Beth Zerkel had just arrived to work in Jackson County, Ore., before noon Tuesday when she started to hear about the wildfires.
Within a matter of hours, a Level 3 evacuation order — leave immediately — was issued for the area that included her home in nearby Phoenix. Her husband, Steve, was packing their car with medication and supplies for their daughter, who has special needs, and Zerkel’s mother, who uses a wheelchair, as well as the couple’s three dogs when the power went out.
Zerkel and her family decided to leave then, joining the tens of thousands of Oregonians who have evacuated their homes since the aggressive, fast-moving wildfires spread throughout the southwest portion of the state.
“I don’t have anything with me. I wasn’t able to pack,” Zerkel told The Washington Post through tears as she spoke by phone from nearby Medford on Wednesday. “Now I understand when people say they left with just the shirt off their back.”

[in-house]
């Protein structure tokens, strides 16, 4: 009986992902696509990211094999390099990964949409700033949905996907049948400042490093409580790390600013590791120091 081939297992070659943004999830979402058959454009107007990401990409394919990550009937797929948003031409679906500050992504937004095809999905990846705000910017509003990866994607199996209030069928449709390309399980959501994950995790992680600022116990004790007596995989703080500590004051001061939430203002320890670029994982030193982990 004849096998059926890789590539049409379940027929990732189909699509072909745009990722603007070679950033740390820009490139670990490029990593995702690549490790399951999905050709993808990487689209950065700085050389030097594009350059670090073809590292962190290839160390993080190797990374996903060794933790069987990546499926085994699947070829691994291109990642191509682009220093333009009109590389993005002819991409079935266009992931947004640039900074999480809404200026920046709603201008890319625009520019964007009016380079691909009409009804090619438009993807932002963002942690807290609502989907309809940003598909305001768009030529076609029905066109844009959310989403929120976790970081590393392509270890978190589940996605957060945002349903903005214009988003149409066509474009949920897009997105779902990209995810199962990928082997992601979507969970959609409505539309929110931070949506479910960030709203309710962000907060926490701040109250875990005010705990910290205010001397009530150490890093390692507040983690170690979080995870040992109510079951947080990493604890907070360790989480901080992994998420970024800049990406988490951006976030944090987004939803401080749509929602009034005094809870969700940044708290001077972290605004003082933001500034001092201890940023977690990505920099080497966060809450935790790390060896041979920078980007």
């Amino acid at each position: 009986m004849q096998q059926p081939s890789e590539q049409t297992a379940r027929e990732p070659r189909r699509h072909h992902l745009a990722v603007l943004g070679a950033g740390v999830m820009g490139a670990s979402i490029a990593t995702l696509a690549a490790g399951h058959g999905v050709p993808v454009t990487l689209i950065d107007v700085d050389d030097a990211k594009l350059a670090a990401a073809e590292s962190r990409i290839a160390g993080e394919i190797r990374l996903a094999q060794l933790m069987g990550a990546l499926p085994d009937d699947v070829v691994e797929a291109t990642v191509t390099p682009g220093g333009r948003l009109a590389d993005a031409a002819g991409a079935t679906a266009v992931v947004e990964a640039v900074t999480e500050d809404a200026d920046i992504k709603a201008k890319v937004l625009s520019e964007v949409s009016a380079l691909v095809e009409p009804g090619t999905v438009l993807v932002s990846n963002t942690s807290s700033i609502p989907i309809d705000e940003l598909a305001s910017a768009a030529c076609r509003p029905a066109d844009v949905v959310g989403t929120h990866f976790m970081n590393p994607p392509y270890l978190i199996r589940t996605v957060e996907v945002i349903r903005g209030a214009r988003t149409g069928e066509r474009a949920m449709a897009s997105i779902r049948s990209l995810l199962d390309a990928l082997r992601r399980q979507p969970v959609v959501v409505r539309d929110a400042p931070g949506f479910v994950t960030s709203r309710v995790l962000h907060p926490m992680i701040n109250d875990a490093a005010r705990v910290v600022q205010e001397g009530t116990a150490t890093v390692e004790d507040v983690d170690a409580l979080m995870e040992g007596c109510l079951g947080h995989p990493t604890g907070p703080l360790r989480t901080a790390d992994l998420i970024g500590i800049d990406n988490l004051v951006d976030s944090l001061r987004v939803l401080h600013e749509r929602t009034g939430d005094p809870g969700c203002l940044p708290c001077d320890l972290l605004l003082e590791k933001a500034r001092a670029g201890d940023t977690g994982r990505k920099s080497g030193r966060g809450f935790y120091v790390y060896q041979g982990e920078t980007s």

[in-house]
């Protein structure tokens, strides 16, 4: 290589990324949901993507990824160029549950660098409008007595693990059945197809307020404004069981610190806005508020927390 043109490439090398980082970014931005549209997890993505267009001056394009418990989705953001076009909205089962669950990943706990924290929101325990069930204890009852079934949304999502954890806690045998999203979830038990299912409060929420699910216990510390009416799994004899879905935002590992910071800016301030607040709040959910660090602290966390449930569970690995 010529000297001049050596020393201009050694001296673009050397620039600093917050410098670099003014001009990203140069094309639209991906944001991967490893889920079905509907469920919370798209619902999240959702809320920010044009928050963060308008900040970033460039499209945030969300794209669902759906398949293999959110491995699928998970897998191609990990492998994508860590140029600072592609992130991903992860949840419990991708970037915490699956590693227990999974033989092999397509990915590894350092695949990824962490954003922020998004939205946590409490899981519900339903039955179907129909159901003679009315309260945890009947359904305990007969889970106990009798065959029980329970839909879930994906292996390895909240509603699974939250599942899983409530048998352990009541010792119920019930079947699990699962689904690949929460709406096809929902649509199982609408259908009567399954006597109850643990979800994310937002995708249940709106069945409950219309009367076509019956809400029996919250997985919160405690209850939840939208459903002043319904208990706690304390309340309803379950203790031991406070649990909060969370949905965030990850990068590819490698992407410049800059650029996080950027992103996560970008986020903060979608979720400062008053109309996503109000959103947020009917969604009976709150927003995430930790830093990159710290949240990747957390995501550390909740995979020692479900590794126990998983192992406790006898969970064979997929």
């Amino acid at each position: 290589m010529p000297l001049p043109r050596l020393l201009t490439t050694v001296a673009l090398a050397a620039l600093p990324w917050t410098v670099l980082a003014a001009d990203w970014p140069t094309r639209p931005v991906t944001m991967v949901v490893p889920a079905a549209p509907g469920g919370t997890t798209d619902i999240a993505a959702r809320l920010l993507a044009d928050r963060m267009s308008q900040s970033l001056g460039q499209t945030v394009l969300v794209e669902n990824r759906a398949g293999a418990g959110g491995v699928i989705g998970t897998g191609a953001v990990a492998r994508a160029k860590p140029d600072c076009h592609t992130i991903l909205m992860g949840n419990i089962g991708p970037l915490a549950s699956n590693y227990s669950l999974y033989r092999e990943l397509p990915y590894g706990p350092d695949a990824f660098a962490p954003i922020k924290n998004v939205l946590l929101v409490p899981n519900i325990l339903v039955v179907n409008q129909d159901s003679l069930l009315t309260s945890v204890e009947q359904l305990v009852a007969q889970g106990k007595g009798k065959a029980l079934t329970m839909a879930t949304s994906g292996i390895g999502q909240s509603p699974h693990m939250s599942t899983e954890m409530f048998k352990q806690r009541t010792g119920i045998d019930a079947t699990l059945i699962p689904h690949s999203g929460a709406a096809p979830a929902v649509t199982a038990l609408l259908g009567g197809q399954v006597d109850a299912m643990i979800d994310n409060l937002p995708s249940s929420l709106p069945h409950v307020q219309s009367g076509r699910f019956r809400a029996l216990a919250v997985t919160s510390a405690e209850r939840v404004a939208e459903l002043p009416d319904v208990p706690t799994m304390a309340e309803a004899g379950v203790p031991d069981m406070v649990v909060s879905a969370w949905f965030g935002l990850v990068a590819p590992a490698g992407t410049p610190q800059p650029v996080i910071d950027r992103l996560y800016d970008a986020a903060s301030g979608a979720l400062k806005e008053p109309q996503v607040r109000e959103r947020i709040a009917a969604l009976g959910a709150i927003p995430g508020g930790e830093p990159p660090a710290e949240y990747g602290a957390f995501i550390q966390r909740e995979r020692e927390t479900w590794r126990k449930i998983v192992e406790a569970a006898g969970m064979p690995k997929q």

Phoenix Mayor Chris Luz told the Oregonian that the small town and neighboring community of Talent had been “decimated” by the fires.
“Many businesses have been burned down,” Luz said early Wednesday. “Certain neighborhoods, including my own, have been burned down. There are many, many, many homes that are gone.”
Karl Koenig, the president of the Oregon State Fire Fighters Council, said in the past, the fires were fought in the forests.
“The challenge now is we’re no longer in the forest. We’re in cities, in small and large communities,” he told The Post.
Zerkel said several of her friends in Phoenix have lost their homes already, while mobile-home parks in nearby Bear Creek were “gone.”
“There are people going into parking lots and sleeping in their cars with their cats and dogs because there’s no place to go.”
Zerkel considers herself lucky: Her family is staying with her adult daughter in Medford, even as the possibility of their now-combined households evacuating to another place looms. Parts of the 80,000 person community, including Medford, Phoenix and Talent, were under an evacuation order as of late Tuesday; the Jackson County Expo Center was already full by Wednesday morning.
“I don’t know where I would go,” Zerkel said. “Even if we tried to go one direction, the roads are closed. We can’t really go anywhere.”